The West is out.
The federal-provincial narrative of pre-election politics is on.
As it heads into an election, Justin Trudeau's suddenly trailing government is in the process of passing heavy-handed, rule-laden, jurisdiction-intruding legislation of how Canada reviews its infrastructure proposals, the much-maligned Bill C-69.
Environmentalists quite correctly rejoice, but investors quite correctly will think longer and harder about coming here, while businesses quite correctly worry we will be saying no more than yes when developing resources at the heart of the economy. Where and near where we live are most affected and bound to become most disaffected.
Politically written off.
A letter in the last week from six premiers - five of them conservatives - castigates the C-69 overreach and another law, Bill C-48, to ban oil tankers from northern waters, legislation that formalizes recent practice.
Trudeau had options to keep his cool but demonstrated a certain inherited imperiousness by losing his shoo and incredulously accusing the premiers of savaging national unity. They barked back that he started it, and there we are with the scripted standoff heading into October's general vote.
To be fair and restrained about the political moment, this was the first occasion for the five conservative first ministers to put joint pen to paper, a first self-serving flag-waving of many in the months ahead. Andrew Scheer might be the leader of the official Opposition, but the premiers are the political equivalent of a football Fearsome Five that Trudeau must navigate to get across the goal line.
Jason Kenney of Alberta, Scott Moe of Saskatchewan, Brian Pallister of Manitoba, Doug Ford of Ontario and Blaine Higgs of New Brunswick - along with a less conservative-leaning Bob Macleod of the Northwest Territories - are in a funk for good reason. They may be over the mountain, but they are not over the top.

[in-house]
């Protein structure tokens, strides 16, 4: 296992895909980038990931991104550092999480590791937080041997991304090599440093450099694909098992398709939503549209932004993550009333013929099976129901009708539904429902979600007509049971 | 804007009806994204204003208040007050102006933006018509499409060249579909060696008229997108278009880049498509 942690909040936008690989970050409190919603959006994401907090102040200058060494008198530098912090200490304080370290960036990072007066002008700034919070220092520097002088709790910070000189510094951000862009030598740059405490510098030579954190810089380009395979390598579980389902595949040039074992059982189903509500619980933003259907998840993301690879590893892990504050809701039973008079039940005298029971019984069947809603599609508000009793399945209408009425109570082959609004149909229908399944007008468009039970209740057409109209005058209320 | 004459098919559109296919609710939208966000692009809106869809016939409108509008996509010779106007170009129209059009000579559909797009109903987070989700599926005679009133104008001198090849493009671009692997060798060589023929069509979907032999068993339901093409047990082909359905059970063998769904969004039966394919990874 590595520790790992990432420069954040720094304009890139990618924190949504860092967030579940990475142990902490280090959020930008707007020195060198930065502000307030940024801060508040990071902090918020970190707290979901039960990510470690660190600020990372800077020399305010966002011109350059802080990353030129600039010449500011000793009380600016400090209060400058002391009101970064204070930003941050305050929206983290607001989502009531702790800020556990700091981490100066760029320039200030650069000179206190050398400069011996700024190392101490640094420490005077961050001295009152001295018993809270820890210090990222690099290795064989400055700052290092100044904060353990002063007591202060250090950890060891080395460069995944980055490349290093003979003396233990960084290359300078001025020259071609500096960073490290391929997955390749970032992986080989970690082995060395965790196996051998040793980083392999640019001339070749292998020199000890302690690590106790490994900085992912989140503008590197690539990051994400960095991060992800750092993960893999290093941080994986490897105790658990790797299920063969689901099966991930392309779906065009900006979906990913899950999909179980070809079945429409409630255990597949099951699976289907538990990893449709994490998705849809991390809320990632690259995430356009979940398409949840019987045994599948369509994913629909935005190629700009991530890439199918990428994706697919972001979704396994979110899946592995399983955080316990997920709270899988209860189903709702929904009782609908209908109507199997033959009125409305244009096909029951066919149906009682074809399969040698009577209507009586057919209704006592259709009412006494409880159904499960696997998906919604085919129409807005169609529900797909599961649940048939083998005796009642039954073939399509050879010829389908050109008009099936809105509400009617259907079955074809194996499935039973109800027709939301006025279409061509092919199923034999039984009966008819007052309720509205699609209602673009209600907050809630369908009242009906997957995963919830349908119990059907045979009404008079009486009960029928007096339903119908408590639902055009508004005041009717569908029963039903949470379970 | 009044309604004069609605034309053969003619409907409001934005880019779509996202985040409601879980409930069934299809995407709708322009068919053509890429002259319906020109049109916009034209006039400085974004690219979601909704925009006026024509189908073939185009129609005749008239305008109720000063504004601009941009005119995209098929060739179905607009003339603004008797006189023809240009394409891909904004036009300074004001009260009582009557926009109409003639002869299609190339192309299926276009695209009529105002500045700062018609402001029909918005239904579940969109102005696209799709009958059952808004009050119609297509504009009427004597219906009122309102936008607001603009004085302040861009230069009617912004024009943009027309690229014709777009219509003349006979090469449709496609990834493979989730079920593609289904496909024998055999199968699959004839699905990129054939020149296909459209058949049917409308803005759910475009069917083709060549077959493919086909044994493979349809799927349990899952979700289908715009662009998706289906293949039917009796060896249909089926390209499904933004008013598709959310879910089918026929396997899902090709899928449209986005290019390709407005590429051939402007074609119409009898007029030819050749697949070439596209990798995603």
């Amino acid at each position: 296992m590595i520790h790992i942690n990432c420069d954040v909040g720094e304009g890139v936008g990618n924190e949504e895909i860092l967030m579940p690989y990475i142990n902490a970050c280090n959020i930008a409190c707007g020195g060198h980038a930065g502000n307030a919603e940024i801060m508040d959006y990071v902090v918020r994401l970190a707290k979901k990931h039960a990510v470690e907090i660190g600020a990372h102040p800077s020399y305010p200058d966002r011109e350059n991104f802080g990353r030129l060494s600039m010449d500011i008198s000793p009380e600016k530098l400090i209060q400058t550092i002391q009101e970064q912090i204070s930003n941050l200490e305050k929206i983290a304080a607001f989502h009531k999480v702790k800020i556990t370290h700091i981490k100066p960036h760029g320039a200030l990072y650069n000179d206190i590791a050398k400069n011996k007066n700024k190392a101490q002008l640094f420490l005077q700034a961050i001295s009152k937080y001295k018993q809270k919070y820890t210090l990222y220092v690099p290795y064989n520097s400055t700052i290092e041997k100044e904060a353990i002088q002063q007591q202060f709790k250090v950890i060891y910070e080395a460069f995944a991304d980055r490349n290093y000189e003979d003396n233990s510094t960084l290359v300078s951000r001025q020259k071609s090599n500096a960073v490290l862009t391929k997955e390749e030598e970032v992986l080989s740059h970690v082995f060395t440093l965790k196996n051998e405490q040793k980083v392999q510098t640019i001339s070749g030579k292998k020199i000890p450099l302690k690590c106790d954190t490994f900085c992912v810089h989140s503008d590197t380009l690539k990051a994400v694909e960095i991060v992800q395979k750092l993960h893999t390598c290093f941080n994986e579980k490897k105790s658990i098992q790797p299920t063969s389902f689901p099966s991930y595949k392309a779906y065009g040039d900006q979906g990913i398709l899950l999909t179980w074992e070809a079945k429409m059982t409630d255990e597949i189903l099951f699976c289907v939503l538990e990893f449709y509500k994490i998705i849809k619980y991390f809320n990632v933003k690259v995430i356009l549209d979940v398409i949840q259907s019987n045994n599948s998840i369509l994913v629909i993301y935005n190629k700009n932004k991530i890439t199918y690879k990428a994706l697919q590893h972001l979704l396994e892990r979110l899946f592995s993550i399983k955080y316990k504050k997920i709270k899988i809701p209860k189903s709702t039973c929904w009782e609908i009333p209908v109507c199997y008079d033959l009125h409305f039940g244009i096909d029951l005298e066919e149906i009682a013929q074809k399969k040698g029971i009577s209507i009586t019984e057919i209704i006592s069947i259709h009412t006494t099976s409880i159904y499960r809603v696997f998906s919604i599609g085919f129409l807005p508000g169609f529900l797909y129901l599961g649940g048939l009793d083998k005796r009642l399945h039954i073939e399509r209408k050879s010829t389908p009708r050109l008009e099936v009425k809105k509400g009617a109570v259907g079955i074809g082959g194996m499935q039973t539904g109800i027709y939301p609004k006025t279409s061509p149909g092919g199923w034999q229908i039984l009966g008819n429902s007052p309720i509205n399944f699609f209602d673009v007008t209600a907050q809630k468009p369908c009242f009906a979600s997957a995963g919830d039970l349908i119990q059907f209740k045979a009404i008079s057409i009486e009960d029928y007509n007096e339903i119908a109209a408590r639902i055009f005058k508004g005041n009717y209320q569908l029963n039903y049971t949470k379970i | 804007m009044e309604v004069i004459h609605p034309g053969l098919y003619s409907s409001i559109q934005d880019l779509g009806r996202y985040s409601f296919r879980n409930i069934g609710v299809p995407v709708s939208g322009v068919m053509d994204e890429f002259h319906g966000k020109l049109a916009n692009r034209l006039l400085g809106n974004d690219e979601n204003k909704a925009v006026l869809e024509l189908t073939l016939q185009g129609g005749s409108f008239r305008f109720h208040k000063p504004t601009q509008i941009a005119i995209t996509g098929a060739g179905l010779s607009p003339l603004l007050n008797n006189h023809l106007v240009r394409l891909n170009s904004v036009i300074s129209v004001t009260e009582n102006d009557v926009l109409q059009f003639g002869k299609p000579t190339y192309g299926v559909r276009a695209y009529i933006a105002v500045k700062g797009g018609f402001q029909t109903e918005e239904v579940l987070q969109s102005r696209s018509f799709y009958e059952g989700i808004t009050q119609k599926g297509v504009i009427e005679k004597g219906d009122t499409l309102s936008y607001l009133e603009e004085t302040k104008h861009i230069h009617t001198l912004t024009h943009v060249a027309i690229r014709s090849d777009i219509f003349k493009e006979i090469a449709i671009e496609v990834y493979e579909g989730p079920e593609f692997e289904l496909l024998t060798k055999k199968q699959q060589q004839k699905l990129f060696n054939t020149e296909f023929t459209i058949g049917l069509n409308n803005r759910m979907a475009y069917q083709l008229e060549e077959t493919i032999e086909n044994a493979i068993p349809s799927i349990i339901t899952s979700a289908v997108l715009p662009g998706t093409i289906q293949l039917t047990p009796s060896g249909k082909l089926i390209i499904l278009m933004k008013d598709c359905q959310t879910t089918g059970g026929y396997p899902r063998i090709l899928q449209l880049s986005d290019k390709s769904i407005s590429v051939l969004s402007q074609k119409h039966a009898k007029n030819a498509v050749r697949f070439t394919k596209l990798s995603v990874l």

These two bills jar the federal-provincial dynamic and at best will help the constitutional lawyers put their grandchildren through medical school. Even if we might disagree with the premiers' objections, we ought to worry about the thin edge of this wedge the federal government appears to be widening.
The Senate is typically what is fair to call the taskless thanks of Canadian politics, but the Conservative-led committee that proposed hundreds of amendments to Bill C-69 was more right than wrong in its prescription. It was off base to suggest the infrastructure reviews be granted discretion to dodge Indigenous consultation - this is the new normal - but it was on point to suggest the new review agency have profound powers of independence.
As for Bill C-48, it seems incongruent with Trudeau's bent to enable the same-styled traffic within a golf shot of B.C. cities.
The Senate appears ready to pass it, even if one of its committees says it shouldn't.
We want our projects to be ultra-safe, to mitigate risk to our marine life, to employ the best technology to minimize the environmental footprint and ideally to have the concurrence of our First Nations or to work through an acceptable settlement. Believe it or not, so do the premiers who signed the letter.
What they don't comprehend is how we now will play our hand early as the projects are initiated, how we will lay down the cards and lose to other, less savoury players. This is like a negotiation in which you reveal your books and say you will withstand a certain settlement to put you beyond the brink.
The tag-team premiers will not always be right, but they know that we will not move to a greener economy without the most lucrative segue from the lingering messy one.
We will not prosper globally if we cannot ship that messy goo abroad and fetch the highest price for it to invest in the new energy forms.
On this matter, Trudeau agrees with them in calling the pipeline twinning a national priority. He has also supported the LNG Canada megaproject.
But his law might make it the last gasp of energy infrastructure.